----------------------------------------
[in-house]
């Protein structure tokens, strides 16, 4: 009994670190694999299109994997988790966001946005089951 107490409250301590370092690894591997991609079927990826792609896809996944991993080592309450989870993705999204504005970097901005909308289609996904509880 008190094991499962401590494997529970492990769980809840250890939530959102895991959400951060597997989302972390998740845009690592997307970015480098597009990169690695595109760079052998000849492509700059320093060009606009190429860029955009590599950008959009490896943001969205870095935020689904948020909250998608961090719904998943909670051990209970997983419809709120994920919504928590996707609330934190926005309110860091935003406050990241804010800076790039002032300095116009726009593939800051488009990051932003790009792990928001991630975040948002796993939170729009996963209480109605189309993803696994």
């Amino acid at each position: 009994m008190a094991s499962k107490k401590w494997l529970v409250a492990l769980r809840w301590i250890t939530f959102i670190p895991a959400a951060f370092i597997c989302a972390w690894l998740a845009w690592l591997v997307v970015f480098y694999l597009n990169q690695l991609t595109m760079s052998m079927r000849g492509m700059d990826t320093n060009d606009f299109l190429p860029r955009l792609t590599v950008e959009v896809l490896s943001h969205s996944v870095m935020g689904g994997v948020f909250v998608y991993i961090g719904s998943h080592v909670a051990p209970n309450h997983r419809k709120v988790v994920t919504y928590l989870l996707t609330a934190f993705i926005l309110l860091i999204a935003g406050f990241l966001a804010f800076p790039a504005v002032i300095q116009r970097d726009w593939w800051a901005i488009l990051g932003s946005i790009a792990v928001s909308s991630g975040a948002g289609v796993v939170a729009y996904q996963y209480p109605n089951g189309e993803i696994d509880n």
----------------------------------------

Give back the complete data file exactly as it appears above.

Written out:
[in-house]
């Protein structure tokens, strides 16, 4: 009994670190694999299109994997988790966001946005089951 107490409250301590370092690894591997991609079927990826792609896809996944991993080592309450989870993705999204504005970097901005909308289609996904509880 008190094991499962401590494997529970492990769980809840250890939530959102895991959400951060597997989302972390998740845009690592997307970015480098597009990169690695595109760079052998000849492509700059320093060009606009190429860029955009590599950008959009490896943001969205870095935020689904948020909250998608961090719904998943909670051990209970997983419809709120994920919504928590996707609330934190926005309110860091935003406050990241804010800076790039002032300095116009726009593939800051488009990051932003790009792990928001991630975040948002796993939170729009996963209480109605189309993803696994």
């Amino acid at each position: 009994m008190a094991s499962k107490k401590w494997l529970v409250a492990l769980r809840w301590i250890t939530f959102i670190p895991a959400a951060f370092i597997c989302a972390w690894l998740a845009w690592l591997v997307v970015f480098y694999l597009n990169q690695l991609t595109m760079s052998m079927r000849g492509m700059d990826t320093n060009d606009f299109l190429p860029r955009l792609t590599v950008e959009v896809l490896s943001h969205s996944v870095m935020g689904g994997v948020f909250v998608y991993i961090g719904s998943h080592v909670a051990p209970n309450h997983r419809k709120v988790v994920t919504y928590l989870l996707t609330a934190f993705i926005l309110l860091i999204a935003g406050f990241l966001a804010f800076p790039a504005v002032i300095q116009r970097d726009w593939w800051a901005i488009l990051g932003s946005i790009a792990v928001s909308s991630g975040a948002g289609v796993v939170a729009y996904q996963y209480p109605n089951g189309e993803i696994d509880n």